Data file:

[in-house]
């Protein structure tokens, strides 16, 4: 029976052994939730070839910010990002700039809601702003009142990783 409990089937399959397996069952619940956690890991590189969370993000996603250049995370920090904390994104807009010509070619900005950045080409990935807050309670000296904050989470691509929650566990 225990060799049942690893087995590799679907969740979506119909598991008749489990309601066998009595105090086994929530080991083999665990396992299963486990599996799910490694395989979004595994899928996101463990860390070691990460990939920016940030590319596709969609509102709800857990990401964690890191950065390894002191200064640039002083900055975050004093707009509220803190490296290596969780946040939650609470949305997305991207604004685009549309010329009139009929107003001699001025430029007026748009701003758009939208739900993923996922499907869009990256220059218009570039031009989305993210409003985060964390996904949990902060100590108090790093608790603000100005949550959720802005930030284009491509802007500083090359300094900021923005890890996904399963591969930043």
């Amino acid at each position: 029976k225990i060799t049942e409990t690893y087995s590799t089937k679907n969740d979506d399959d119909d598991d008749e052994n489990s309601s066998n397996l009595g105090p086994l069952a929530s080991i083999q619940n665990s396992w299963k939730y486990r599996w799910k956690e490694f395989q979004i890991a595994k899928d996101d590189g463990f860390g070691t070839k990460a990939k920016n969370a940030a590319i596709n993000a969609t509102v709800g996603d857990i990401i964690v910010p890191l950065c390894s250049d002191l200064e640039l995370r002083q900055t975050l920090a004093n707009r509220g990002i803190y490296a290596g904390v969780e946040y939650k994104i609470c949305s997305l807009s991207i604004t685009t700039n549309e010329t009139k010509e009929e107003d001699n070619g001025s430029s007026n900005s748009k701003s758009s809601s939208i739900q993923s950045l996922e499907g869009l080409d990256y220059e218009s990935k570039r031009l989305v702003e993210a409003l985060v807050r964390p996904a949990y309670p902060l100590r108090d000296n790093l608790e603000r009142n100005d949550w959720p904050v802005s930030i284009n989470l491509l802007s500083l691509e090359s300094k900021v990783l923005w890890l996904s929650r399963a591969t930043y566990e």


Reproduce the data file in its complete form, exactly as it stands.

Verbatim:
[in-house]
């Protein structure tokens, strides 16, 4: 029976052994939730070839910010990002700039809601702003009142990783 409990089937399959397996069952619940956690890991590189969370993000996603250049995370920090904390994104807009010509070619900005950045080409990935807050309670000296904050989470691509929650566990 225990060799049942690893087995590799679907969740979506119909598991008749489990309601066998009595105090086994929530080991083999665990396992299963486990599996799910490694395989979004595994899928996101463990860390070691990460990939920016940030590319596709969609509102709800857990990401964690890191950065390894002191200064640039002083900055975050004093707009509220803190490296290596969780946040939650609470949305997305991207604004685009549309010329009139009929107003001699001025430029007026748009701003758009939208739900993923996922499907869009990256220059218009570039031009989305993210409003985060964390996904949990902060100590108090790093608790603000100005949550959720802005930030284009491509802007500083090359300094900021923005890890996904399963591969930043």
């Amino acid at each position: 029976k225990i060799t049942e409990t690893y087995s590799t089937k679907n969740d979506d399959d119909d598991d008749e052994n489990s309601s066998n397996l009595g105090p086994l069952a929530s080991i083999q619940n665990s396992w299963k939730y486990r599996w799910k956690e490694f395989q979004i890991a595994k899928d996101d590189g463990f860390g070691t070839k990460a990939k920016n969370a940030a590319i596709n993000a969609t509102v709800g996603d857990i990401i964690v910010p890191l950065c390894s250049d002191l200064e640039l995370r002083q900055t975050l920090a004093n707009r509220g990002i803190y490296a290596g904390v969780e946040y939650k994104i609470c949305s997305l807009s991207i604004t685009t700039n549309e010329t009139k010509e009929e107003d001699n070619g001025s430029s007026n900005s748009k701003s758009s809601s939208i739900q993923s950045l996922e499907g869009l080409d990256y220059e218009s990935k570039r031009l989305v702003e993210a409003l985060v807050r964390p996904a949990y309670p902060l100590r108090d000296n790093l608790e603000r009142n100005d949550w959720p904050v802005s930030i284009n989470l491509l802007s500083l691509e090359s300094k900021v990783l923005w890890l996904s929650r399963a591969t930043y566990e």